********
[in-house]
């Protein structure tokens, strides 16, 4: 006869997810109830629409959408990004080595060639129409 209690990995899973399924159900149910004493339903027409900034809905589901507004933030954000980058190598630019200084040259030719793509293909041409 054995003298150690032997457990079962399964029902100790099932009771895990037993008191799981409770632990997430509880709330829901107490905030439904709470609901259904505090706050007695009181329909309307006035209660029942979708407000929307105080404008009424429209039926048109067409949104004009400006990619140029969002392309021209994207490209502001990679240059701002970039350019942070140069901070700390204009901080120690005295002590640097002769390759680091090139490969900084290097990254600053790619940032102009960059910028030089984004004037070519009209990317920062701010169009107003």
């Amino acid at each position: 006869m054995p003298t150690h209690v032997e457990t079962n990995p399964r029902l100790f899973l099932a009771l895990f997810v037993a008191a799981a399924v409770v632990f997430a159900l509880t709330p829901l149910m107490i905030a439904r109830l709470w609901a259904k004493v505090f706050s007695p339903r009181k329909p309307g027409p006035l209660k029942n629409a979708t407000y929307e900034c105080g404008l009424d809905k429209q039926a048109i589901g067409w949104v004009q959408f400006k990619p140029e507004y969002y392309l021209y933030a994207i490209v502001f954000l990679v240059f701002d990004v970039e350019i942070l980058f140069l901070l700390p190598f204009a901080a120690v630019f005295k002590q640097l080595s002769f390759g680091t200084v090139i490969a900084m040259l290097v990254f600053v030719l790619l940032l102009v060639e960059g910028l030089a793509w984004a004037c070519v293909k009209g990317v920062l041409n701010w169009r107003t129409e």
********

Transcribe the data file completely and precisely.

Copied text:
[in-house]
């Protein structure tokens, strides 16, 4: 006869997810109830629409959408990004080595060639129409 209690990995899973399924159900149910004493339903027409900034809905589901507004933030954000980058190598630019200084040259030719793509293909041409 054995003298150690032997457990079962399964029902100790099932009771895990037993008191799981409770632990997430509880709330829901107490905030439904709470609901259904505090706050007695009181329909309307006035209660029942979708407000929307105080404008009424429209039926048109067409949104004009400006990619140029969002392309021209994207490209502001990679240059701002970039350019942070140069901070700390204009901080120690005295002590640097002769390759680091090139490969900084290097990254600053790619940032102009960059910028030089984004004037070519009209990317920062701010169009107003």
């Amino acid at each position: 006869m054995p003298t150690h209690v032997e457990t079962n990995p399964r029902l100790f899973l099932a009771l895990f997810v037993a008191a799981a399924v409770v632990f997430a159900l509880t709330p829901l149910m107490i905030a439904r109830l709470w609901a259904k004493v505090f706050s007695p339903r009181k329909p309307g027409p006035l209660k029942n629409a979708t407000y929307e900034c105080g404008l009424d809905k429209q039926a048109i589901g067409w949104v004009q959408f400006k990619p140029e507004y969002y392309l021209y933030a994207i490209v502001f954000l990679v240059f701002d990004v970039e350019i942070l980058f140069l901070l700390p190598f204009a901080a120690v630019f005295k002590q640097l080595s002769f390759g680091t200084v090139i490969a900084m040259l290097v990254f600053v030719l790619l940032l102009v060639e960059g910028l030089a793509w984004a004037c070519v293909k009209g990317v920062l041409n701010w169009r107003t129409e």